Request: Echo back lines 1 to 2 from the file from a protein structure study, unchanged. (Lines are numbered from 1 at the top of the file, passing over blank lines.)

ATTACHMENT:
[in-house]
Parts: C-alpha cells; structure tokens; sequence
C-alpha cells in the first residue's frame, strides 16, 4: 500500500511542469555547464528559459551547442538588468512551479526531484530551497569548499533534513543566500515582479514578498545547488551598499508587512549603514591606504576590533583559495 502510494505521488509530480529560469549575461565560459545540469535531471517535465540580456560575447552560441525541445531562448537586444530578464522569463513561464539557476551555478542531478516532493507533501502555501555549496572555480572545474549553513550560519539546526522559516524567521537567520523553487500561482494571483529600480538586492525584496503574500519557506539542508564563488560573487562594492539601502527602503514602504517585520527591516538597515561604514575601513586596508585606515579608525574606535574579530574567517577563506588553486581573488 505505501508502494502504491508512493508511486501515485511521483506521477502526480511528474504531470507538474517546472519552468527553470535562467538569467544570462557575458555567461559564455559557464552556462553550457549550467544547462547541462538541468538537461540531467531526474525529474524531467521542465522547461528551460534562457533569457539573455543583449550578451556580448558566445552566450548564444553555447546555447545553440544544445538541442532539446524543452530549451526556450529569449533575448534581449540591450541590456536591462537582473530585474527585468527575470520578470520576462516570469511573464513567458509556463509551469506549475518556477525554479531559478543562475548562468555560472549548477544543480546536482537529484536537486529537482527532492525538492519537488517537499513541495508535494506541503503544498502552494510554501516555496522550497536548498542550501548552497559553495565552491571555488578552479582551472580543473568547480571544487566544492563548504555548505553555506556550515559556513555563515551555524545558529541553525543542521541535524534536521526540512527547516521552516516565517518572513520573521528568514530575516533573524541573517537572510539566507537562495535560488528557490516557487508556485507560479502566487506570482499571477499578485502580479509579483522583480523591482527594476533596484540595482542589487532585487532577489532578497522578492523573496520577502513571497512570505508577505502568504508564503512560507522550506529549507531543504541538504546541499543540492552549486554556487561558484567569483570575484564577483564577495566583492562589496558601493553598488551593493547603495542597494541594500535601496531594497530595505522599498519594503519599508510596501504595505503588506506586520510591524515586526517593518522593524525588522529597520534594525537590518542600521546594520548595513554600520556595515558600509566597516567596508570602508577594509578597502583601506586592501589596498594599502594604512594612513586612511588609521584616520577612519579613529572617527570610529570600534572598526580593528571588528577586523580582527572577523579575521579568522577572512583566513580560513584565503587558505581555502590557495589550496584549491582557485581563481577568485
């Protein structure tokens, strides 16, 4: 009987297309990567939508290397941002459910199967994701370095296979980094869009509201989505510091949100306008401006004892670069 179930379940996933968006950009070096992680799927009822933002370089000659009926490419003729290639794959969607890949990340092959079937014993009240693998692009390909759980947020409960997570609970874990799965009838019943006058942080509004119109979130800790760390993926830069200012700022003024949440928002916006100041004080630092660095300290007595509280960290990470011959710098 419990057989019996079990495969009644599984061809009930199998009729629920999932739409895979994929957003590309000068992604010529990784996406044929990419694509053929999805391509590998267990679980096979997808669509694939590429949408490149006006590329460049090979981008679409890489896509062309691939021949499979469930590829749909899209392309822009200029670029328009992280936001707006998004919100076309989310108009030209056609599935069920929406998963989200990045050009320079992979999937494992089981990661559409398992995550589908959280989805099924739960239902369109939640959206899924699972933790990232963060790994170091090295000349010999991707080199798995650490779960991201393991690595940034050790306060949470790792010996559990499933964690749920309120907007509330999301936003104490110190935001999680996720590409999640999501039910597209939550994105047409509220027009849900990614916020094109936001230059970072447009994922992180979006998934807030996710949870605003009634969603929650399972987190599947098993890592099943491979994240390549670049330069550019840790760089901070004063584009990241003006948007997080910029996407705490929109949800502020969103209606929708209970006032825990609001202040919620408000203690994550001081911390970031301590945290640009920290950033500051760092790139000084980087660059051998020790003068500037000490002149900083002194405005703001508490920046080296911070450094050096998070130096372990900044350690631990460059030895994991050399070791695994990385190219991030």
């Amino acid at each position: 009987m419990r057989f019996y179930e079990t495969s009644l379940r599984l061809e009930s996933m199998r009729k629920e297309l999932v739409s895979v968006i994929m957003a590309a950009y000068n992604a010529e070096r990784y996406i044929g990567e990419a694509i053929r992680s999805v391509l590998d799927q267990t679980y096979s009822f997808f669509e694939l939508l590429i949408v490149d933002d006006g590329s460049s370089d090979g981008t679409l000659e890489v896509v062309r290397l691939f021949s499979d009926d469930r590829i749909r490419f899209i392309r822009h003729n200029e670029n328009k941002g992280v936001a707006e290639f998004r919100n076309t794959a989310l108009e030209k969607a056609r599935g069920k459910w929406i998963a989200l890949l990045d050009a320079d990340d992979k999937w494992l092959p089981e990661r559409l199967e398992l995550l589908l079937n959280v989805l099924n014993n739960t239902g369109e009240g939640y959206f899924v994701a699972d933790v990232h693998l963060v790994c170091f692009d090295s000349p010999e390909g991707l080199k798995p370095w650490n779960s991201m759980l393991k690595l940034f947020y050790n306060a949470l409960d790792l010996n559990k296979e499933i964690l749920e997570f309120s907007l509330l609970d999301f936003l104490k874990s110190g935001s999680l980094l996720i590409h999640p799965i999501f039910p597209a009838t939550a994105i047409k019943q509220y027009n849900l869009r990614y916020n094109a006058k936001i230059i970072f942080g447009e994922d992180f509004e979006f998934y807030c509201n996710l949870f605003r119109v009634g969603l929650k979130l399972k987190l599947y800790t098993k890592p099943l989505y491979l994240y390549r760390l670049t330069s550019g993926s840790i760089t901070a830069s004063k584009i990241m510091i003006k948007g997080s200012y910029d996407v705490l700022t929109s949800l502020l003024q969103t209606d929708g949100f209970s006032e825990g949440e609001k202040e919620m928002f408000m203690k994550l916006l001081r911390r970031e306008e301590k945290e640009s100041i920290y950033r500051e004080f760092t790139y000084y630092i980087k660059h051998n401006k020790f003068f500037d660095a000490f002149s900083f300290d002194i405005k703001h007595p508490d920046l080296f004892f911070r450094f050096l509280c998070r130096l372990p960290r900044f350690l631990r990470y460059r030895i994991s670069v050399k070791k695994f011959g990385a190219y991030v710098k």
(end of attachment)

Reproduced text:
[in-house]
Parts: C-alpha cells; structure tokens; sequence